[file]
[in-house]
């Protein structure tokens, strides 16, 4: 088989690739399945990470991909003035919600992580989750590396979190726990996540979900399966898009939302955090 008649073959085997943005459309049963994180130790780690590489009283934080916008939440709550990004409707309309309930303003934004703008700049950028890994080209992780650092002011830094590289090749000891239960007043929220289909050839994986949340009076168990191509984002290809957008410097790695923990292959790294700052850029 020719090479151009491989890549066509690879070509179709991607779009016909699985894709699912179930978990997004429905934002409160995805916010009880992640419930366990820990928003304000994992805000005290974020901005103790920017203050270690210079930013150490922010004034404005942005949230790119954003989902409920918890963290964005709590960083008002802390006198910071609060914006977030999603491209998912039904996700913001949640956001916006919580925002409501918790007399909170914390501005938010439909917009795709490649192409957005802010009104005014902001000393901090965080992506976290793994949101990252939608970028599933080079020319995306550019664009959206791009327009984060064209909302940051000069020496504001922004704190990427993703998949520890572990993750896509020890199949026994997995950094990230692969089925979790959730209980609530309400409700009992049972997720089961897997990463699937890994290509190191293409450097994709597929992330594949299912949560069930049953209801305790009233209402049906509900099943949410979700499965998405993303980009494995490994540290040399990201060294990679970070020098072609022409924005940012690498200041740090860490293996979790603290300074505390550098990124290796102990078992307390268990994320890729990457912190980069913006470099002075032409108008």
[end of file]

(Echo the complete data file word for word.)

[in-house]
């Protein structure tokens, strides 16, 4: 088989690739399945990470991909003035919600992580989750590396979190726990996540979900399966898009939302955090 008649073959085997943005459309049963994180130790780690590489009283934080916008939440709550990004409707309309309930303003934004703008700049950028890994080209992780650092002011830094590289090749000891239960007043929220289909050839994986949340009076168990191509984002290809957008410097790695923990292959790294700052850029 020719090479151009491989890549066509690879070509179709991607779009016909699985894709699912179930978990997004429905934002409160995805916010009880992640419930366990820990928003304000994992805000005290974020901005103790920017203050270690210079930013150490922010004034404005942005949230790119954003989902409920918890963290964005709590960083008002802390006198910071609060914006977030999603491209998912039904996700913001949640956001916006919580925002409501918790007399909170914390501005938010439909917009795709490649192409957005802010009104005014902001000393901090965080992506976290793994949101990252939608970028599933080079020319995306550019664009959206791009327009984060064209909302940051000069020496504001922004704190990427993703998949520890572990993750896509020890199949026994997995950094990230692969089925979790959730209980609530309400409700009992049972997720089961897997990463699937890994290509190191293409450097994709597929992330594949299912949560069930049953209801305790009233209402049906509900099943949410979700499965998405993303980009494995490994540290040399990201060294990679970070020098072609022409924005940012690498200041740090860490293996979790603290300074505390550098990124290796102990078992307390268990994320890729990457912190980069913006470099002075032409108008």